In the wake of Donald Trump’s upset victory, everyone is looking for a place to lay the blame. There’s the Democratic leadership, FBI director James Comey, Facebook, racist voters, and literal Nazis. And then there’s the suggestion that Russia hacked the election. Articles at least a month old about the cybersecurity of America’s electoral system are beginning to recirculate as people cast suspicious glances toward the Eastern Bloc.
One CNN article, from October 12, highlights a few election-related breaches that exposed the personal data of voters in Florida, Illinois, and Arizona. Another report from late September by the Associated Press cited Homeland Security sources who said that the voter-registration systems in more than 20 states had been targeted.
The first thing to note is that any large internet presence (Microsoft, Google, government infrastructure, DNS providers) is going to be a continual hacking target. Hackers often scan servers for vulnerabilities and open ports. Doing so requires them to send a signal to their intended target. The mere presence of a ping does not automatically indicate an actual data breach. It signifies an attempt. It’s like turning a doorknob to see whether or not it’s locked.
Of course, maybe voter-registration data was compromised. There is a lot of useful insight be gleaned from voter-registration data, personal information that can be used for things like identity theft. But it’s important to be specific here: Targeting voter registries, and harvesting the information of registered voters, is not the same as hacking an election. They’re both concerning, but not identical. The type of breaches described in these older, reinvigorated reports is more akin to the gargantuan hack of the U.S. Office of Personnel Management, suspected to be the work of Chinese state actors. That hack contained vast amounts of intelligence that foreign actors could use as leverage elsewhere. Voter registrations are highly concentrated stores of American personal data.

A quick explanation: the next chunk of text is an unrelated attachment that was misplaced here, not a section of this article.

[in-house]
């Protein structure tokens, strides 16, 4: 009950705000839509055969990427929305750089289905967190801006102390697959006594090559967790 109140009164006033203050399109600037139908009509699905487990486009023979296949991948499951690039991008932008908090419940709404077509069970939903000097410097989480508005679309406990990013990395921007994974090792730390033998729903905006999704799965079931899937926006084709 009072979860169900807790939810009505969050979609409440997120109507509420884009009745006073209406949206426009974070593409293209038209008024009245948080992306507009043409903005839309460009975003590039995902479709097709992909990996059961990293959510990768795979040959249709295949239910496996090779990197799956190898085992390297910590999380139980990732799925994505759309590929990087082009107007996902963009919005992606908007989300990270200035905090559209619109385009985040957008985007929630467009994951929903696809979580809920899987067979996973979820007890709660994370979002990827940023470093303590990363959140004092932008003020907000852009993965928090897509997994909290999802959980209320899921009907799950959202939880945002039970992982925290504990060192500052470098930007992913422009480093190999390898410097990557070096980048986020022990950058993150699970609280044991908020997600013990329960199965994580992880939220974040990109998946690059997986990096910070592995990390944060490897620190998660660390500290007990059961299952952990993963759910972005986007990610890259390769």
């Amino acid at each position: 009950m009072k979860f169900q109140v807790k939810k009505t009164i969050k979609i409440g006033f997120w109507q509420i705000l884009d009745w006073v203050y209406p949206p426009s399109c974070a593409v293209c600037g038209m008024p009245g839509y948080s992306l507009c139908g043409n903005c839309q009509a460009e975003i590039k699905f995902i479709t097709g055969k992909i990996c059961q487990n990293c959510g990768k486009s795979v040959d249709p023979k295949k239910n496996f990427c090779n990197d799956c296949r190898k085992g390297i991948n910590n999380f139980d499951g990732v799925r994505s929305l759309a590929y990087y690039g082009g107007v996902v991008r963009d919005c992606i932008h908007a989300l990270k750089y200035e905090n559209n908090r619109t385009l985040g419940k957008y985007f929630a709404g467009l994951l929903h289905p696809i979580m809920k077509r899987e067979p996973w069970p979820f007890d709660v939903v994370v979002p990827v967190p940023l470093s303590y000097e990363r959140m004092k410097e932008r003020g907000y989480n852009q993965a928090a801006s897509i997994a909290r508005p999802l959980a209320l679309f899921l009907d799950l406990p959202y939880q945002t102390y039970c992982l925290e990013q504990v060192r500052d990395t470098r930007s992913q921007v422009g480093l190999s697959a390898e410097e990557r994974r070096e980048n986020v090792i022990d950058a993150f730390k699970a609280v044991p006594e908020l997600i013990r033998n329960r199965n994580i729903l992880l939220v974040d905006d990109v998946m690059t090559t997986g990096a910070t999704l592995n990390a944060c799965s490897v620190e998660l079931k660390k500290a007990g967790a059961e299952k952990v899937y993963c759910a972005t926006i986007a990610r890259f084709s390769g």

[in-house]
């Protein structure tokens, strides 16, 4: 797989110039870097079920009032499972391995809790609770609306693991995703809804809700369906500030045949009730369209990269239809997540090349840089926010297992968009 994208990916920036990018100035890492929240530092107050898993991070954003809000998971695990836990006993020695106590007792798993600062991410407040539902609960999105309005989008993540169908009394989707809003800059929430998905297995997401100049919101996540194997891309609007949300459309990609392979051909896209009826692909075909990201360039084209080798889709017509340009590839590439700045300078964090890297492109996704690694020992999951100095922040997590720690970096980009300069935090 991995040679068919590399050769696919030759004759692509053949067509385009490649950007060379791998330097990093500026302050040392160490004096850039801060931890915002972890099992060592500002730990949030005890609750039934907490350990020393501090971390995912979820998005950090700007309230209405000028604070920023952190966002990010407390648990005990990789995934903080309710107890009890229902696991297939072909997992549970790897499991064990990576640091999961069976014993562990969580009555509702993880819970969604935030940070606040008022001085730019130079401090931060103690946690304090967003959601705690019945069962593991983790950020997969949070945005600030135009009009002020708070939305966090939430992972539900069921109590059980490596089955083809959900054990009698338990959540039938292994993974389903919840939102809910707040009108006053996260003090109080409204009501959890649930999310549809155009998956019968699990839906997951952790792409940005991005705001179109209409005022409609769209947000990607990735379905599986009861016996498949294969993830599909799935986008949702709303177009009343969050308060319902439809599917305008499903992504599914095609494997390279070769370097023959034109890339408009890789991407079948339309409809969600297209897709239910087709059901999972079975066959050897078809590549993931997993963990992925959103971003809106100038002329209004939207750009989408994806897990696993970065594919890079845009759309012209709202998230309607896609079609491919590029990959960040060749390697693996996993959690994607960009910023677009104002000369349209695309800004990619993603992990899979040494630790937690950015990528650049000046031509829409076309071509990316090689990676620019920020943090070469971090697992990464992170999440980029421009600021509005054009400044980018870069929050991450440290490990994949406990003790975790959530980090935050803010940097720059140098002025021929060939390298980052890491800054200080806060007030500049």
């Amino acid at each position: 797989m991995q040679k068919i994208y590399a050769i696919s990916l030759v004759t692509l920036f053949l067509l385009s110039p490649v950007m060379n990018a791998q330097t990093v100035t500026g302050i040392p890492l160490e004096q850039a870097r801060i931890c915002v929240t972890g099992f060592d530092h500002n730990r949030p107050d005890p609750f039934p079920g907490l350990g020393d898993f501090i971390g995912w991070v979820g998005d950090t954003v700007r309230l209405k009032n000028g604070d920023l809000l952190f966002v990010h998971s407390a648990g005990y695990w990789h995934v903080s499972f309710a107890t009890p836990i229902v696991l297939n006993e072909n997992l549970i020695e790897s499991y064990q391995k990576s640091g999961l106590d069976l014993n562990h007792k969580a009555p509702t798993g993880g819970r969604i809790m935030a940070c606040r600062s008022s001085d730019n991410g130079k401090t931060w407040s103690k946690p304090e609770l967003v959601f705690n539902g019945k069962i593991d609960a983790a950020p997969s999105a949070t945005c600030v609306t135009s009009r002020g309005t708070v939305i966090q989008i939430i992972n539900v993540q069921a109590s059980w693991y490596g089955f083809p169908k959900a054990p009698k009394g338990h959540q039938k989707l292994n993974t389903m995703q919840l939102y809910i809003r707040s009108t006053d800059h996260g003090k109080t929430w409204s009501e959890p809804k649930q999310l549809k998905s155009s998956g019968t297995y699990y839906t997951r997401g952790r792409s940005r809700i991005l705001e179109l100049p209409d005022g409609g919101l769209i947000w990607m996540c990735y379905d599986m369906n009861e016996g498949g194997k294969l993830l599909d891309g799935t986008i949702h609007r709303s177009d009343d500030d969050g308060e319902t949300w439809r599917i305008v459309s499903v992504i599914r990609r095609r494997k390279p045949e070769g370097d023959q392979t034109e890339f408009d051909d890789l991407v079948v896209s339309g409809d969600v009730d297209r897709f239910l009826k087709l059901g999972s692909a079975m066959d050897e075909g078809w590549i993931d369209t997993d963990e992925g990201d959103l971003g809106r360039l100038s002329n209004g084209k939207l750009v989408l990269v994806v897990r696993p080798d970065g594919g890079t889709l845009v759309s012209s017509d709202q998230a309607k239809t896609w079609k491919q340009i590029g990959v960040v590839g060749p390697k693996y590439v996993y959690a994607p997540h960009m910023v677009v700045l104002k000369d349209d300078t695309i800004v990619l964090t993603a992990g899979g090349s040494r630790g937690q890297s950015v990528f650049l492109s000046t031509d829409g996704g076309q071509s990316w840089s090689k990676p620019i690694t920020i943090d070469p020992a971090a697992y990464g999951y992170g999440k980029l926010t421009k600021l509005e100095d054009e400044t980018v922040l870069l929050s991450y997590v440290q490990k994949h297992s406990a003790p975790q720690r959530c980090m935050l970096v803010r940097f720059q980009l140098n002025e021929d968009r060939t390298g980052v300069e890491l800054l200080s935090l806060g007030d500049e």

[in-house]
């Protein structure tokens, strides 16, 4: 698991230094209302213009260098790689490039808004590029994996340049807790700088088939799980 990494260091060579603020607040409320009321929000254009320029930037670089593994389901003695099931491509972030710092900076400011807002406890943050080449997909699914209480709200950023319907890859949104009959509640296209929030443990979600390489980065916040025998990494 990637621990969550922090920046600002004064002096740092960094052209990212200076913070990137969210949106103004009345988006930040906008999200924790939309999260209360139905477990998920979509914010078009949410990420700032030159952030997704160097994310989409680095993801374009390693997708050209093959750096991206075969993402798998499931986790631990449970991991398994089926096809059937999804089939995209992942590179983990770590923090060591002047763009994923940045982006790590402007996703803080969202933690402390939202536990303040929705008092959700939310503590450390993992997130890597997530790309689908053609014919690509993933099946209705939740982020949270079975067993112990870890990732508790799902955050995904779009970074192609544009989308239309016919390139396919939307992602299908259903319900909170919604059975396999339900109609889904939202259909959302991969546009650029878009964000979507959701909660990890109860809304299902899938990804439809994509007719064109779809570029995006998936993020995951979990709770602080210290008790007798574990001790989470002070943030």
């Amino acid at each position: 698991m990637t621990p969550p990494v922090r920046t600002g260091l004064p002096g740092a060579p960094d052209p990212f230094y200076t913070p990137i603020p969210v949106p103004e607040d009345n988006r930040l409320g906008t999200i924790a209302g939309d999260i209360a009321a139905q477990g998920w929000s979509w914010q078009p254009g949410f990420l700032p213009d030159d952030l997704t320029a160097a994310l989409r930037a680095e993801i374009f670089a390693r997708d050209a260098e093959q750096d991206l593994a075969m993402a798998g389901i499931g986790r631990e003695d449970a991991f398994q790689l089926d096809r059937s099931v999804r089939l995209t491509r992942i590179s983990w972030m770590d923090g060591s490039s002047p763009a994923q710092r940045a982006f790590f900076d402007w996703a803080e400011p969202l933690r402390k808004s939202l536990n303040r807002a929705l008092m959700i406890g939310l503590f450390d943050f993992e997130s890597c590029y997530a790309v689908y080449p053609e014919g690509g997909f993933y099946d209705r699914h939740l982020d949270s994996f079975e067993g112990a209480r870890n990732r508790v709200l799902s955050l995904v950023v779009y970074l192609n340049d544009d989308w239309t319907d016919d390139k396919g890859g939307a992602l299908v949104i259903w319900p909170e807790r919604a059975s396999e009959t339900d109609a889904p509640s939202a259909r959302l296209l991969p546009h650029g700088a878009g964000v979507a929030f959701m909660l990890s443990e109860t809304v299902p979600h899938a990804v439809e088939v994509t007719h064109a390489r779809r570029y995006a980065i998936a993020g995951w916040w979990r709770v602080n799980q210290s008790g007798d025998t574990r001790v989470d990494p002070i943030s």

There is, as of now, no evidence that any voting systems were compromised on Election Day, merely speculation and theorizing. The speculation that Russia literally hacked into our voting system and added millions of fake ballots to swing the election is Hollywood fiction. As we said last week, the easiest, most effective way to swing a vote is through the coordinated release of damaging information, such as the DNC hack likely committed by Russia. We should be wary of foreign governments attempting to influence our elections, but it’s never going to be as simple as exclaiming, “We were hacked!” The trick is to understand precisely how.